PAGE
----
Valdimarsdóttir, Bergsson, Haraldsson and Jóhannesson are just some examples of how curious the language is here. We are in the northwest of Europe, in the Atlantic Ocean and nearer to Greenland than the Scottish mainland.
There are little more than 300,000 people together forming a nation on this island, Iceland, the country that inspires dreams, who live and work and raise their families making this island a nice place to live.
It is a country known for its volcanoes and glacial rivers,and frequent volcanic eruptions have led to spectacular scenery in the island giving breathtaking views.
It doesn´t seem like Iceland would have a temperate climate but it is more so than many would have thought before reading this article. This is thanks to the effects of the Gulf Stream.
And this island, where Icelandic is spoken and which is the second largest island in Europe, does not experience such a severe temperature to not want to come here to dream, travel or live.
Iceland, like any other country, has its own territorial organisation, and is divided into eight regions and 79 municipalities; naturally the most populous of all being its capital Reykjavik.
Iceland is unusually close to the Arctic Circle, with its characteristic winters with the darkness of night during the day. But after the winter darknessit has a summer full of light with the phenomenon of the midnight sun.
Reykjavik, the capital, is a city that offers excellent choices and variety with many things to see and do. For example, the Museum of Art consists of three buildings with some of the gems of Icelandic culture.
And you can visit hot baths and pools with temperatures reaching 44 degrees Celsius. Here, incidentally, also you find water slides and steam.
Perlan isone of the most visited places in the capital. Built on a hilltop the glass building is almost 26 metres high and has a revolving restaurant inside. You can find a great vantage point on its 4th floor viewing deck for the best views of the city. The ground floor has a huge amount of floor space, known as the Winter Garden, used for concerts and markets.
There are other cities worthy of visiting besides the capital such as Hafnarfjörour and Kópavogur.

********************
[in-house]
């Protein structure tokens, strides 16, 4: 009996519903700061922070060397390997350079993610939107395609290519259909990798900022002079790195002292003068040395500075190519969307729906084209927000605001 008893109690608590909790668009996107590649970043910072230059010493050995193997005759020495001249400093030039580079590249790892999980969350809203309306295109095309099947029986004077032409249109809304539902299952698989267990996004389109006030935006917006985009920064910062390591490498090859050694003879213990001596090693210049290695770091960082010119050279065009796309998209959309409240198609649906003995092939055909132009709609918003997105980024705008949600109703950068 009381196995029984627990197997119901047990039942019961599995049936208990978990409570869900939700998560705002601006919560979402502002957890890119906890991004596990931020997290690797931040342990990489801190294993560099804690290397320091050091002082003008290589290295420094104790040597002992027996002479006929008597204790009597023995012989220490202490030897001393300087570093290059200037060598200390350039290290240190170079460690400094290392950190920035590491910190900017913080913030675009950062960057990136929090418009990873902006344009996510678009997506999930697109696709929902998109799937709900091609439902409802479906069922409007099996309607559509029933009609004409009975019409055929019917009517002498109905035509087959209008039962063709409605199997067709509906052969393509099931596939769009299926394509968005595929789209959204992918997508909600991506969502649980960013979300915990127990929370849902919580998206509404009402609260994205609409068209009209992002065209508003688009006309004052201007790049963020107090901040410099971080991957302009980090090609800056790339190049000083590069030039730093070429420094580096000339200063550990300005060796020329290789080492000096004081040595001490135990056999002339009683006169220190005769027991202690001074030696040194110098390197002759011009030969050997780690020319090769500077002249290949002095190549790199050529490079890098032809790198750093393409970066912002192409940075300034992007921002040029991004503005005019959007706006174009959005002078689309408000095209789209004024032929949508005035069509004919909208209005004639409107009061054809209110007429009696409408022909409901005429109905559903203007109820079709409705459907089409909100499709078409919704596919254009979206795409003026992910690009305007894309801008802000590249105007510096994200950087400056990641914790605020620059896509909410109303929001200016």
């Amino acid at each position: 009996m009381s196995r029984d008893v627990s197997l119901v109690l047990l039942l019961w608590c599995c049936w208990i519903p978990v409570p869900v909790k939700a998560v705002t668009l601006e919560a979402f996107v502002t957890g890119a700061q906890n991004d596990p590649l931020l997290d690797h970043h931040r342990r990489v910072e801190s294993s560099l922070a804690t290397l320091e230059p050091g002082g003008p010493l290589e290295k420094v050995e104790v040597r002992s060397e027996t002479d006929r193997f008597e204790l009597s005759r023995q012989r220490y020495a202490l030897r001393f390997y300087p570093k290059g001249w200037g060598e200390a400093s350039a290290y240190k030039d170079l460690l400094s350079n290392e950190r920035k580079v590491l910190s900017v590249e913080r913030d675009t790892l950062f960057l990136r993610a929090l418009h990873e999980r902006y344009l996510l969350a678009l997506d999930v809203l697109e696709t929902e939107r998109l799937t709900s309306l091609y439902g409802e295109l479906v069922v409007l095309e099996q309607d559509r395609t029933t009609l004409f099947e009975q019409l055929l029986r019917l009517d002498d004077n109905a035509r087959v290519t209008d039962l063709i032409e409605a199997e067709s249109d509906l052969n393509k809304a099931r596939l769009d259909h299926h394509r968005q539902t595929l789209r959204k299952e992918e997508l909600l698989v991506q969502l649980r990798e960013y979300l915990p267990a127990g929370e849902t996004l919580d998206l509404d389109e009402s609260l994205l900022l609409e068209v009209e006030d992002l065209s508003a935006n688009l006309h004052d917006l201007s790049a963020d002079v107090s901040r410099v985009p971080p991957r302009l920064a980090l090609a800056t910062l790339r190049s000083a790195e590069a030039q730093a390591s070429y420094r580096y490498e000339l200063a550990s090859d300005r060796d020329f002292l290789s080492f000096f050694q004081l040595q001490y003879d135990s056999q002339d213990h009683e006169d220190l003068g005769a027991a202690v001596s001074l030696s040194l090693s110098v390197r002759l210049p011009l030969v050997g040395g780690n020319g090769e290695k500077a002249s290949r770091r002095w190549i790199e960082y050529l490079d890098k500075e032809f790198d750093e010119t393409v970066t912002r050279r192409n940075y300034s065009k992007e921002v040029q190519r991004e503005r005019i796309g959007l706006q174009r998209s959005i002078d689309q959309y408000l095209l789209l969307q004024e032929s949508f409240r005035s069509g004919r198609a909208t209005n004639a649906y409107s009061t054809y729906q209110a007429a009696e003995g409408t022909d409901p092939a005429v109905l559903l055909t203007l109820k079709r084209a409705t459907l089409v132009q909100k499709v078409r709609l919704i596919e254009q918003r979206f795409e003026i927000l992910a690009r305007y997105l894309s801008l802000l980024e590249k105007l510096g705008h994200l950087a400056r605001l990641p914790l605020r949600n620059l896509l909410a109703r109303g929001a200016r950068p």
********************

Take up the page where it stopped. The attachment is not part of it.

Iceland and the European Union
Iceland is not part of the European Union but in 2011 initiated the process to accede to it. However, in March 2015 it withdrew its candidacy to join. Today its currency is the Icelandic krona.
The climate of Iceland
The climate is temperate and hasmilder winters than expected, with temperatures not dropping below - 5 ° C.
We have already said that it is the Gulf Stream which greatly influences the temperatures throughout the year in this northern part of Europe, which gives it the much milder winters.
There are also summer temperatures that fail to reach 15 degrees Celsius, although lately the temperatures have been slightly higher.
Iceland has many rivers but also glacial lakes which cover almost 15% of the country. Along its shores are fjords. In the interior of the island, we see a lot of sand and mountains.
Religion in Iceland
The majority religion in the State of Iceland is Lutheranism. Most Icelanders profess this religion. The rest of the people practice Roman Catholicism and other religions or are atheists.
Gastronomy in Iceland
The most important ingredients of Icelandic cuisine are the many marine products including all kinds of fish. Among the meats consumed are most often lamb and beef.
A typical Icelandic dish is Porramatur, consisting of meat and fish accompanied by rye bread and succulent butter. Iceland's national drink is Brennivín, an alcoholic beverage made with fermented potato pulp flavoured with cumin.
Citizens of the European Union may come to Iceland only with their ID and passport.
It is important to wear the right clothes and dress warmly throughout the year, especially, naturally in winter. Iceland is used to strong winds,which make the temperature lower.
If you decide to rent a car, you need to be aware that in many fuel stations you can pay only bycard because many are automatic.
In restaurants and in catering establishment staff do not expect tips and may be offended if you left something for good service.
Editing by: Catherine Parker
Photos 1 y 4: Jacqueline Macou
Photos 2: Sharon Ang